“There were missed opportunities to give young Charlie Goodwin the timely and appropriate medical treatment that his intestinal malrotation required,” asserts specialist solicitor Craig Knightley of Tees Law, acting for the bereaved Goodwin family.
“The final opportunity was at the Norfolk & Norwich University Hospital on that fateful evening in September last year. Prompt and effective emergency surgery could possibly have averted the catastrophic outcome that followed a delay of several hours.”
“The assessment by the paediatric surgical registrar was not acceptable, based on the clinical circumstances,” Craig Knightley explains. “The paediatric surgical registrar did not recognise the severity of Charlie’s illness and this error delayed the treatment which could have saved Charlie’s life.
“Following the sad outcome, the hospital’s medical director requested an ‘invited clinical record review’ of the case by the Royal College of Surgeons. The RCS report dated 29 June 2020 formed an important part of evidence for the inquest Coroner.”
NHS Trust accepts RCS findings
The RCS review team looked into various aspects of Charlie’s treatment and their report made recommendations to address both patient safety risks and aspects of the case that pointed to a need for service improvements.
The review team were concerned by the six-hour gap before Charlie was seen by a consultant on the evening of his emergency admission on 5 September 2019 and recommended that: “In order to facilitate service improvement and reduce the possibility of a similar tragic catastrophic incident, the Children’s Early Warning Score (CEWS) is reviewed and may be refined by the addition of information from blood gas (lactate) analysis to trigger an automatic senior review escalation.”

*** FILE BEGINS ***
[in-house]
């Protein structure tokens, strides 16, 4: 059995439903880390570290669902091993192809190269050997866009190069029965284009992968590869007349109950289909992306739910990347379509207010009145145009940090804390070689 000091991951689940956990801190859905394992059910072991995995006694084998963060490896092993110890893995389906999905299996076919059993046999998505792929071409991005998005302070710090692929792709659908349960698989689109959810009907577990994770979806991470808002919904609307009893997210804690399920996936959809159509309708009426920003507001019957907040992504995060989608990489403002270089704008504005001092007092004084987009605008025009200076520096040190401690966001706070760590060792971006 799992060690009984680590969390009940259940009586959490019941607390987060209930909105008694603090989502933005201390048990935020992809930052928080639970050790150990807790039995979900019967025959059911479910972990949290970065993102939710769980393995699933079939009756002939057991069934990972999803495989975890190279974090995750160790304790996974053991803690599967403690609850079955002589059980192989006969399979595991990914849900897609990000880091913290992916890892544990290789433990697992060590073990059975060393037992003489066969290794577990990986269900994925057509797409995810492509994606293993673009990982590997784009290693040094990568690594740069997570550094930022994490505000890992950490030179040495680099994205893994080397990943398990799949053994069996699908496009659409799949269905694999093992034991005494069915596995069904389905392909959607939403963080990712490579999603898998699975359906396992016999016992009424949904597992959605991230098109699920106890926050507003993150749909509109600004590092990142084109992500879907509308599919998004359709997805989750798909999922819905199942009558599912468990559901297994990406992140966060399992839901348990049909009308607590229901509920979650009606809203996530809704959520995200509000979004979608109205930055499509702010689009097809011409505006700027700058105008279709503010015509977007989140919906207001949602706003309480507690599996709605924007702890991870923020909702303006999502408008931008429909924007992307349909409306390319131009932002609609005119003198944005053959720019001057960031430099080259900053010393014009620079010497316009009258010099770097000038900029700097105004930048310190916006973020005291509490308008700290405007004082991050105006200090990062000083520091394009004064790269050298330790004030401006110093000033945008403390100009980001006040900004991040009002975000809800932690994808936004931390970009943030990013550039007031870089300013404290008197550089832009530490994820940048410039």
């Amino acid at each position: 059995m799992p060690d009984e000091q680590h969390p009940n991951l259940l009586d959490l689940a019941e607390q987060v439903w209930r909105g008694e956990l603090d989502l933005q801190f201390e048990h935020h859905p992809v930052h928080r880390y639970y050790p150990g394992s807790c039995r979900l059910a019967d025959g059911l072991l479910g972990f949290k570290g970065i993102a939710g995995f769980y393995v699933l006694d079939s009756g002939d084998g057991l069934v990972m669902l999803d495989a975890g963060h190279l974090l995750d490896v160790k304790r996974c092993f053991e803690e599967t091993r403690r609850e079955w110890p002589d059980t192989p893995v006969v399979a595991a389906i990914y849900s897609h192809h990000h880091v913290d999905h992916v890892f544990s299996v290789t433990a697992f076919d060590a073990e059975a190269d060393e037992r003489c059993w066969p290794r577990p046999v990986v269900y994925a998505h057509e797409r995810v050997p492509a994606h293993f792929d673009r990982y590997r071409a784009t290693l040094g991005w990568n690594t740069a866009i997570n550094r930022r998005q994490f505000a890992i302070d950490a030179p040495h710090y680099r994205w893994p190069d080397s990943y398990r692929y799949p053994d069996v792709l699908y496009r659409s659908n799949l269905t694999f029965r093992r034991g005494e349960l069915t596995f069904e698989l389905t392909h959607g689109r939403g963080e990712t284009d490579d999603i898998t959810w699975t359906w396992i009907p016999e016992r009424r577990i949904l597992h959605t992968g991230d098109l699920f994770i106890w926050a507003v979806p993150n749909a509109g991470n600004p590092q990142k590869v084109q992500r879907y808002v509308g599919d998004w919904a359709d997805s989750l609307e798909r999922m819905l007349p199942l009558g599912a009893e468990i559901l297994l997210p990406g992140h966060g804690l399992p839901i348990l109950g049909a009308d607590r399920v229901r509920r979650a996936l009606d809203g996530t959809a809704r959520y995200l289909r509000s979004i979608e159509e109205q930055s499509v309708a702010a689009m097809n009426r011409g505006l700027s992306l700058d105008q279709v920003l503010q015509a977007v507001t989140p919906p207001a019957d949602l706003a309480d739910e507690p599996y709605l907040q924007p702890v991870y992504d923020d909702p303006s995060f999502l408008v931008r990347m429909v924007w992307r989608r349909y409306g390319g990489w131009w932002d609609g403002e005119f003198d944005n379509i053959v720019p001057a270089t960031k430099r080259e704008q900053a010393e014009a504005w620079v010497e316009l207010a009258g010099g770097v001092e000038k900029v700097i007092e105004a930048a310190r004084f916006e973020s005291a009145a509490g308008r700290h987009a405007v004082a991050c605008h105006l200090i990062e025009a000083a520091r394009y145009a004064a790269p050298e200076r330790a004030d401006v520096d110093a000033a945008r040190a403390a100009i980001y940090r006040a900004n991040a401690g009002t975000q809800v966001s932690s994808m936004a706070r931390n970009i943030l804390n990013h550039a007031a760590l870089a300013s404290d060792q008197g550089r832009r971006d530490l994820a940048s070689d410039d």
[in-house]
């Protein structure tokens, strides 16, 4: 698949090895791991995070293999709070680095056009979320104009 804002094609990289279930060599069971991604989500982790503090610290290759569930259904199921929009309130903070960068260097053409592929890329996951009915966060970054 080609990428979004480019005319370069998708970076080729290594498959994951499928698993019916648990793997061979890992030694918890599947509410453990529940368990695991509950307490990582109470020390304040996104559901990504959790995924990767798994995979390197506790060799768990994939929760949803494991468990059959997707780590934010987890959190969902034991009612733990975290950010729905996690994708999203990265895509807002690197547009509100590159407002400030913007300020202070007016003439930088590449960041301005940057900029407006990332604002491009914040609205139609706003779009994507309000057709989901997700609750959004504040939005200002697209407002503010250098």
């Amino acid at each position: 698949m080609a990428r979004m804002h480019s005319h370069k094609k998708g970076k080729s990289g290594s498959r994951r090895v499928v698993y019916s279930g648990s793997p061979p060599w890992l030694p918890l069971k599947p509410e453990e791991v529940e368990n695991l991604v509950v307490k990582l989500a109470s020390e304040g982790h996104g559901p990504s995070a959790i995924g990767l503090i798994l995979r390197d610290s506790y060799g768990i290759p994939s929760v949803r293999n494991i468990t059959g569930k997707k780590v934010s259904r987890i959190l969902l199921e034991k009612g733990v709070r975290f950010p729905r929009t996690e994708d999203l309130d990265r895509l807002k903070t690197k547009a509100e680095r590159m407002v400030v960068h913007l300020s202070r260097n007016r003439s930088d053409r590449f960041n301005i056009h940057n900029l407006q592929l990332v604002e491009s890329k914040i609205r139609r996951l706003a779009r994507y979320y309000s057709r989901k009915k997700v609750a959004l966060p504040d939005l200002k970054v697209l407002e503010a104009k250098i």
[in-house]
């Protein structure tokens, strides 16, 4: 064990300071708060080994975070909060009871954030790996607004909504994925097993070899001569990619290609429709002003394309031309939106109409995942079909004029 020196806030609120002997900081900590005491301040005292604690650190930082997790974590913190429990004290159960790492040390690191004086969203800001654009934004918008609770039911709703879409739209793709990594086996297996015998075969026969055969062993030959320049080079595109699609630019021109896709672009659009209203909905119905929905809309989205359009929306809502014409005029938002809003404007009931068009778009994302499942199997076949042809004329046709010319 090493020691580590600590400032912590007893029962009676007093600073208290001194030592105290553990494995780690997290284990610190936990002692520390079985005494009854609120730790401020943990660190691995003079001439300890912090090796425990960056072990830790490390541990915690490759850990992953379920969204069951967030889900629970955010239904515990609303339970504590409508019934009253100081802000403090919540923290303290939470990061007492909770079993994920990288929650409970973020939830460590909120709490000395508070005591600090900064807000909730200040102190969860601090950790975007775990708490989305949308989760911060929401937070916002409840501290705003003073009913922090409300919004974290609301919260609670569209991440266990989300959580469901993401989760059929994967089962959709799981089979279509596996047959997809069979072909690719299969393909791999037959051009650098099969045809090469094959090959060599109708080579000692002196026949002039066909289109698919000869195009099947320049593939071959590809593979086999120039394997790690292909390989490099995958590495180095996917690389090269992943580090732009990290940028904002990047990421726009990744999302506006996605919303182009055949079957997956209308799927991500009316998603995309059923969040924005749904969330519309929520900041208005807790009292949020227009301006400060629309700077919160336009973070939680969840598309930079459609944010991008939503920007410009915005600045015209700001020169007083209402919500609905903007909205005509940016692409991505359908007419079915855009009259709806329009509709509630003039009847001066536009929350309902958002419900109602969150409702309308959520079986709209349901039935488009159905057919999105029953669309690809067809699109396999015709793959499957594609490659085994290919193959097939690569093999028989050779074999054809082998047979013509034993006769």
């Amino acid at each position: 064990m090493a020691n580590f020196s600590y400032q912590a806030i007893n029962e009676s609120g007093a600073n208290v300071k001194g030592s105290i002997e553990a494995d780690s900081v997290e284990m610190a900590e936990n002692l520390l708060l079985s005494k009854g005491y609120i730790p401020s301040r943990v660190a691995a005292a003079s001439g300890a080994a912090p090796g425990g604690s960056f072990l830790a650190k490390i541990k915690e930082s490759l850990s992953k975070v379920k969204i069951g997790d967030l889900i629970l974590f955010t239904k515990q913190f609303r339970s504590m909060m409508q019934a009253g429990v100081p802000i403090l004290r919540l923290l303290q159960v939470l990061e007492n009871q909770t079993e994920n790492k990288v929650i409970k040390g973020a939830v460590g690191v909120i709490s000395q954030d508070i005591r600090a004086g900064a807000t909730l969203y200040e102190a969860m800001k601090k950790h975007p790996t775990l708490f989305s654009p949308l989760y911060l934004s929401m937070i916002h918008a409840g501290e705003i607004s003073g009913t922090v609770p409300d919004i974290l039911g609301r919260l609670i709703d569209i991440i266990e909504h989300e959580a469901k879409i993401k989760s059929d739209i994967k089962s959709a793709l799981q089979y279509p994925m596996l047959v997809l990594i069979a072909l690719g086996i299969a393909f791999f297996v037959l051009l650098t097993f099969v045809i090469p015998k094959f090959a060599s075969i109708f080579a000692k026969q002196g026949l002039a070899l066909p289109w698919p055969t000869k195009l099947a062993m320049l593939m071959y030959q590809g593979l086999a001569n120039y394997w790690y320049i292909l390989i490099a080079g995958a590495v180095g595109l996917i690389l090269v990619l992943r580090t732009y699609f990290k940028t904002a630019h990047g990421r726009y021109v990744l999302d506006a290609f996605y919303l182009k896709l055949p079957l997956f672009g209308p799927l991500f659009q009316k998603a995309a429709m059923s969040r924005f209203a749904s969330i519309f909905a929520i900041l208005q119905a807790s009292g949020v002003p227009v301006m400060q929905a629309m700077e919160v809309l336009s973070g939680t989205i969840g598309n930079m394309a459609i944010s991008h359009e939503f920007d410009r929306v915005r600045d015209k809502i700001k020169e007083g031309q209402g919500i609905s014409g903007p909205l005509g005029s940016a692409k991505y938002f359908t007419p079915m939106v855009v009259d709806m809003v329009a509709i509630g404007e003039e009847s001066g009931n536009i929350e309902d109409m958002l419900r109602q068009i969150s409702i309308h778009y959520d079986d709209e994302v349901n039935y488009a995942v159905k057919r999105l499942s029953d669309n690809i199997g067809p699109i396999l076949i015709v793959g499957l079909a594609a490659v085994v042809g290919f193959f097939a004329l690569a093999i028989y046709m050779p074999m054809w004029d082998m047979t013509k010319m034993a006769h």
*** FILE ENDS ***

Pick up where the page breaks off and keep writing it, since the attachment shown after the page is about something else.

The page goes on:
Other recommendations for action by the Trust to improve service included: undertake a review of the out-of-hours junior staff cover for paediatric surgery; reassess the adequacy of facilities for critically-ill children in the Children’s Emergency Department at Norwich; and ensure that information in clinical notes avoids judgmental language and remains factual.
Having received and read the RCS report, on 30 June the Trust’s medical director sent Charlie’s parents a copy with a letter expressing sincere and heartfelt apologies and condolences and assuring them that the Trust accepted the review conclusions in full and was working hard to address them.
The letter also said, “The key conclusion that stands out to me, and I am sure it will to you also, is that the assessment made of Charlie on 5 September 2019 by the paediatric registrar was not acceptable and that there was a missed opportunity to discuss Charlie’s care in a more urgent manner with the paediatric consultant. The investigation has concluded that had there been a more urgent response, there may have been an opportunity to save Charlie's life.”